Matthew McIrvin is shrill:
mmcirvin: More fun and games: Does Joel Achenbach's article on global warming skeptics win the bingo? It's written as a more or less unjudgmental personality piece, of the "I can't evaluate what these brainiacs are saying but it sure is interesting" variety.... [T]his kind of coverage of science drives me nuts.
Joel Achenbach's true sin is his failure to lift a finger to evaluate any of the claims of global warming skeptics. Fortunately, we can teach Joel Achenbach to deal with Fred Smith. We can send him to Tim Lambert:
Deltoid: CEI exaggerates by a factor of one million: After everyone laughed at their first two ads, CEI have made another one. This purports to compare Gore's CO2 emissions from flying around to give his presentation on global warming with that of an average person. This screen capture shows that Gore's CO2 meter is about 683,000,000, while the one for the average person is 177, so apparently Gore's flying around produces 4,000,000 times as much CO2 as the average person does in their regular activities. The average person produces about 170 pounds of CO2 per day. According to the CEI video Gore only makes flights from one side of the USA to the other and never flies to somewhere in the middle of the country or on the same coast. This calculator says that a cross country flight produces 1600 pounds of CO2. It seems that the CEI believe that Gore must take 4,000,000*(170/1600)=400,000 cross-country flights every day of the year.
Taking a cross country flight even every second day would be a pretty brutal schedule, so CEI are out by at least a factor of a million.
So, if Gore doesn't fly around the country to warn people about global warming, no-one hears his message. If he does, CEI says "Don't listen to Gore, he's a hypocrite". Cute.
Joel Achenbach had better learn to deal with Fred Smith. If he doesn't he will be doomed, after his death, to forever walk the night through the Washington Post newsroom:
There was a clanking noise, deep down below; as if some person were dragging a heavy chain over the casks in the wine merchant's cellar. The door flew open with a booming sound, and then came the noise much louder. "How now!" said the night editor, caustic and cold as ever. "What do you want with me?"
"Much!" -- Achenbach's voice, no doubt about it.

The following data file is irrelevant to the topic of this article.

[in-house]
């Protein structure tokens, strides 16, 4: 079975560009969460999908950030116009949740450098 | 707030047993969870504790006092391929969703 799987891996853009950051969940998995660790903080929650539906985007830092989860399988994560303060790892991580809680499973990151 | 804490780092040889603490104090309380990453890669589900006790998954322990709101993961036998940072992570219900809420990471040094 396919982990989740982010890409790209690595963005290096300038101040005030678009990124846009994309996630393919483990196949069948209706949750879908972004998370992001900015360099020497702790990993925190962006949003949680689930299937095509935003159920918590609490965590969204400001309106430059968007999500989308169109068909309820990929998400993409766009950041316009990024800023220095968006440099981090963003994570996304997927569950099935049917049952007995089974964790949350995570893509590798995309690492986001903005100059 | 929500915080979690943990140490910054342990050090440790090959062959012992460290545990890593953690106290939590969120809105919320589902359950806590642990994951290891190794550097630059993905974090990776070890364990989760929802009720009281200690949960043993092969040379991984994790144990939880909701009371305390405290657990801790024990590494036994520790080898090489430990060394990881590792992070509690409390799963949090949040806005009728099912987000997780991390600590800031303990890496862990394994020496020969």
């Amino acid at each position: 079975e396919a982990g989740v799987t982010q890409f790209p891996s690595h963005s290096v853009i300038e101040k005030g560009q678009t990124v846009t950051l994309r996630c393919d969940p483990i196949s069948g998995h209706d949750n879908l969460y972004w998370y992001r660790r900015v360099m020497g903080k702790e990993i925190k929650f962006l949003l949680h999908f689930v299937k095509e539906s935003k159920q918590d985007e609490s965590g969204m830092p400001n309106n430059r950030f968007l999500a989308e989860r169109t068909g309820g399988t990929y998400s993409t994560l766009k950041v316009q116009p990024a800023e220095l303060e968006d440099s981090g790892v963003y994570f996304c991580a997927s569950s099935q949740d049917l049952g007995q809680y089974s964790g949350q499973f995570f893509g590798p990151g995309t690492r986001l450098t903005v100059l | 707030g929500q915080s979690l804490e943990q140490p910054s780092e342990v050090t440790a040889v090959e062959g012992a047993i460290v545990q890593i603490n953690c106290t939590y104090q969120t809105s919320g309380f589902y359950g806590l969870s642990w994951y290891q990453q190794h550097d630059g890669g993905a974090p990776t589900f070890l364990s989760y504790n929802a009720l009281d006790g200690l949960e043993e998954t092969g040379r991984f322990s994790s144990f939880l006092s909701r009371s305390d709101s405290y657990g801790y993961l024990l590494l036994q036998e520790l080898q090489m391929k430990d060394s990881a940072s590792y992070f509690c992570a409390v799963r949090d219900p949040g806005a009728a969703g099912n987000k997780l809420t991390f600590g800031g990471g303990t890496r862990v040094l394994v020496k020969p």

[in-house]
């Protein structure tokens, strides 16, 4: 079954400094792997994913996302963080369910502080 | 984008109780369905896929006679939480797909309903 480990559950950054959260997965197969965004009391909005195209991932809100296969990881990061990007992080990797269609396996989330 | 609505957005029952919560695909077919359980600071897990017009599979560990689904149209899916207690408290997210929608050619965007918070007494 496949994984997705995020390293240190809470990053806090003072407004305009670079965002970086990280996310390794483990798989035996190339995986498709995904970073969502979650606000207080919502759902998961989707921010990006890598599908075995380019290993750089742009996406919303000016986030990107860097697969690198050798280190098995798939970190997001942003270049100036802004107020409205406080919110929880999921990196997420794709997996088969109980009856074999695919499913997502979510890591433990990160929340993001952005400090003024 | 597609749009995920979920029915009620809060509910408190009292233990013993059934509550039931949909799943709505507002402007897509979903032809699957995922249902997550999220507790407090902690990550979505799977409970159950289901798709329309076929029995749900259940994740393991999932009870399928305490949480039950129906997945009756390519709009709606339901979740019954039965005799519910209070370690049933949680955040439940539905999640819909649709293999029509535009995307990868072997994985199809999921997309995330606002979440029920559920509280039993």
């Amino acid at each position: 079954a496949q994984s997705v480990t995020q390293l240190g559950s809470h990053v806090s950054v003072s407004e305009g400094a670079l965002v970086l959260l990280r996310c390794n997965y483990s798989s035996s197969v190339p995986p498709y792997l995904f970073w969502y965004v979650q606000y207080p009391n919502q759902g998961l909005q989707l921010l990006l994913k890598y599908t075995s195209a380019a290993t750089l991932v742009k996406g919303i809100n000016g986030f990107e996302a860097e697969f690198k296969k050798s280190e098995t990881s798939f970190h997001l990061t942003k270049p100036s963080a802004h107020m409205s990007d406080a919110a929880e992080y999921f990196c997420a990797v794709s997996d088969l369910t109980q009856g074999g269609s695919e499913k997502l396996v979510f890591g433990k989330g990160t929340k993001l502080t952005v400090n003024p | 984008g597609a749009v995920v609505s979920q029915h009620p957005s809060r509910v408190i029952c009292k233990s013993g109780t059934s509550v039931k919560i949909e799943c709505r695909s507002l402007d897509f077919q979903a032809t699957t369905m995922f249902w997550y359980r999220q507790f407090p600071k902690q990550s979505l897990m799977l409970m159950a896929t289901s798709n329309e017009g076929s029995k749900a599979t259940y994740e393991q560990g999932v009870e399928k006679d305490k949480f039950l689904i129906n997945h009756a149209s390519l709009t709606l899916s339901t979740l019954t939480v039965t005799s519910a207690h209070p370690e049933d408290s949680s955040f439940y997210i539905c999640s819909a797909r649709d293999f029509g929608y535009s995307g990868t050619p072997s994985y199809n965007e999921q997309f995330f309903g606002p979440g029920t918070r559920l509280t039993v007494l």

"Who are you?"
"Ask me who I was."
"Who were you then?"
"In life I was your magazine writer, Joel Achenbach." "You don't believe in me," observed the Ghost.
"What evidence would you have of my reality, beyond that of your senses?"
"I don't know."
"Why do you doubt your senses?"
"Because a little thing affects them. A slight disorder of the stomach makes them cheats. You may be an undigested bit of beef, a blot of mustard, a crumb of cheese, a fragment of an underdone potato. There's more of gravy than of grave about you, whatever you are!"
At this the spirit raised a frightful cry, and shook its chain with such a dismal and appalling noise. "Mercy!" said the night editor. "Dreadful apparition, why do you trouble me?"
"Man of the worldly mind!" replied the Ghost, "do you believe in me or not?"
"I do. I must. But why do spirits walk the earth, and why do they come to me?"
"It is required of every man," the Ghost returned, "that the spirit within him should walk abroad among his fellowmen, and travel far and wide; and if that spirit goes not forth in life, it is condemned to do so after death. It is doomed to wander through the world -- oh, woe is me! -- and witness what it cannot share, but might have shared on earth, and turned to happiness!" Again the spectre raised a cry, and shook its chain and wrung its shadowy hands.
"You are fettered. Tell me why?"
"I wear the chain I forged in life," replied the Ghost. "I made it link by link, and yard by yard; I girded it on of my own free will, and of my own free will I wore it. Is its pattern strange to you?"
The editor trembled more and more.
"These links I forged when I let Fred Smith spin me about global warming..."